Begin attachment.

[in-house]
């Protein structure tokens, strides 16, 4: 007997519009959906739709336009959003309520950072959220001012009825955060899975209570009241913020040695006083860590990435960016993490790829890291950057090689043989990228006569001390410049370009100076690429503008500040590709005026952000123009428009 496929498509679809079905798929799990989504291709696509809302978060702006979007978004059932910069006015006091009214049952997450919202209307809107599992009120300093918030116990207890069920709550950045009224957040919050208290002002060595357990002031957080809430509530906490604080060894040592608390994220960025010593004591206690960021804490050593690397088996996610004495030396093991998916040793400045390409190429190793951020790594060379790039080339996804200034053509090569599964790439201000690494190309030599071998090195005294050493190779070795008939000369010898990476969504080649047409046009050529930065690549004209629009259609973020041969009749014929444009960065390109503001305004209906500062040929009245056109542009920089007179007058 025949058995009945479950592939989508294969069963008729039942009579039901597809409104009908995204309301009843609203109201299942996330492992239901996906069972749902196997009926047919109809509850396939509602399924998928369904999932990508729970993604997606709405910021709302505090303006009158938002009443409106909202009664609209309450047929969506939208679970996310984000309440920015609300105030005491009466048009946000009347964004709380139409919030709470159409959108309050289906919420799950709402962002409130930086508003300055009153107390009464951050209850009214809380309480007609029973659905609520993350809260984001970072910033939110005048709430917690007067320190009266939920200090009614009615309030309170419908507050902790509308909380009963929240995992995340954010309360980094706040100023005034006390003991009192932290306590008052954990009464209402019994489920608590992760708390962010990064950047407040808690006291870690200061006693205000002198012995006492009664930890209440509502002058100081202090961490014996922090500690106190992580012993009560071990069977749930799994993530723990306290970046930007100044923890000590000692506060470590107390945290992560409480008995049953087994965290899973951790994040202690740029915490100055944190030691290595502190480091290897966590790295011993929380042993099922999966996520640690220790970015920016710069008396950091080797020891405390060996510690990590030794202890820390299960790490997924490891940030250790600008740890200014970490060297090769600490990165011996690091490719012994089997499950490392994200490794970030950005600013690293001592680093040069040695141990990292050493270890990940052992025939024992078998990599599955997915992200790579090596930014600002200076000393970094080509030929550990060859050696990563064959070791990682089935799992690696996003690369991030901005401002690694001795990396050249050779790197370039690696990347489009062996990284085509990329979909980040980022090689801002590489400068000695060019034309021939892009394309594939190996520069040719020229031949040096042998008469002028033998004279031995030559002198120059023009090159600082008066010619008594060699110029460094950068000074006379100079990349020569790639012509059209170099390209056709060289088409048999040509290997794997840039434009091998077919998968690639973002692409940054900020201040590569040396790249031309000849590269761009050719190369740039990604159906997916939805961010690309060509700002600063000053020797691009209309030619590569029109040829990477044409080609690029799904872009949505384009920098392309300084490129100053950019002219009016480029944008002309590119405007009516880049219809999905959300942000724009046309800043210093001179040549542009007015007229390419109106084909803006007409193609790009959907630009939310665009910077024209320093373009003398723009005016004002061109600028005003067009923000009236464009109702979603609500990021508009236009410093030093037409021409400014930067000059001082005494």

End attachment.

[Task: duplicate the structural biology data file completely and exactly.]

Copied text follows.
[in-house]
């Protein structure tokens, strides 16, 4: 007997519009959906739709336009959003309520950072959220001012009825955060899975209570009241913020040695006083860590990435960016993490790829890291950057090689043989990228006569001390410049370009100076690429503008500040590709005026952000123009428009 496929498509679809079905798929799990989504291709696509809302978060702006979007978004059932910069006015006091009214049952997450919202209307809107599992009120300093918030116990207890069920709550950045009224957040919050208290002002060595357990002031957080809430509530906490604080060894040592608390994220960025010593004591206690960021804490050593690397088996996610004495030396093991998916040793400045390409190429190793951020790594060379790039080339996804200034053509090569599964790439201000690494190309030599071998090195005294050493190779070795008939000369010898990476969504080649047409046009050529930065690549004209629009259609973020041969009749014929444009960065390109503001305004209906500062040929009245056109542009920089007179007058 025949058995009945479950592939989508294969069963008729039942009579039901597809409104009908995204309301009843609203109201299942996330492992239901996906069972749902196997009926047919109809509850396939509602399924998928369904999932990508729970993604997606709405910021709302505090303006009158938002009443409106909202009664609209309450047929969506939208679970996310984000309440920015609300105030005491009466048009946000009347964004709380139409919030709470159409959108309050289906919420799950709402962002409130930086508003300055009153107390009464951050209850009214809380309480007609029973659905609520993350809260984001970072910033939110005048709430917690007067320190009266939920200090009614009615309030309170419908507050902790509308909380009963929240995992995340954010309360980094706040100023005034006390003991009192932290306590008052954990009464209402019994489920608590992760708390962010990064950047407040808690006291870690200061006693205000002198012995006492009664930890209440509502002058100081202090961490014996922090500690106190992580012993009560071990069977749930799994993530723990306290970046930007100044923890000590000692506060470590107390945290992560409480008995049953087994965290899973951790994040202690740029915490100055944190030691290595502190480091290897966590790295011993929380042993099922999966996520640690220790970015920016710069008396950091080797020891405390060996510690990590030794202890820390299960790490997924490891940030250790600008740890200014970490060297090769600490990165011996690091490719012994089997499950490392994200490794970030950005600013690293001592680093040069040695141990990292050493270890990940052992025939024992078998990599599955997915992200790579090596930014600002200076000393970094080509030929550990060859050696990563064959070791990682089935799992690696996003690369991030901005401002690694001795990396050249050779790197370039690696990347489009062996990284085509990329979909980040980022090689801002590489400068000695060019034309021939892009394309594939190996520069040719020229031949040096042998008469002028033998004279031995030559002198120059023009090159600082008066010619008594060699110029460094950068000074006379100079990349020569790639012509059209170099390209056709060289088409048999040509290997794997840039434009091998077919998968690639973002692409940054900020201040590569040396790249031309000849590269761009050719190369740039990604159906997916939805961010690309060509700002600063000053020797691009209309030619590569029109040829990477044409080609690029799904872009949505384009920098392309300084490129100053950019002219009016480029944008002309590119405007009516880049219809999905959300942000724009046309800043210093001179040549542009007015007229390419109106084909803006007409193609790009959907630009939310665009910077024209320093373009003398723009005016004002061109600028005003067009923000009236464009109702979603609500990021508009236009410093030093037409021409400014930067000059001082005494």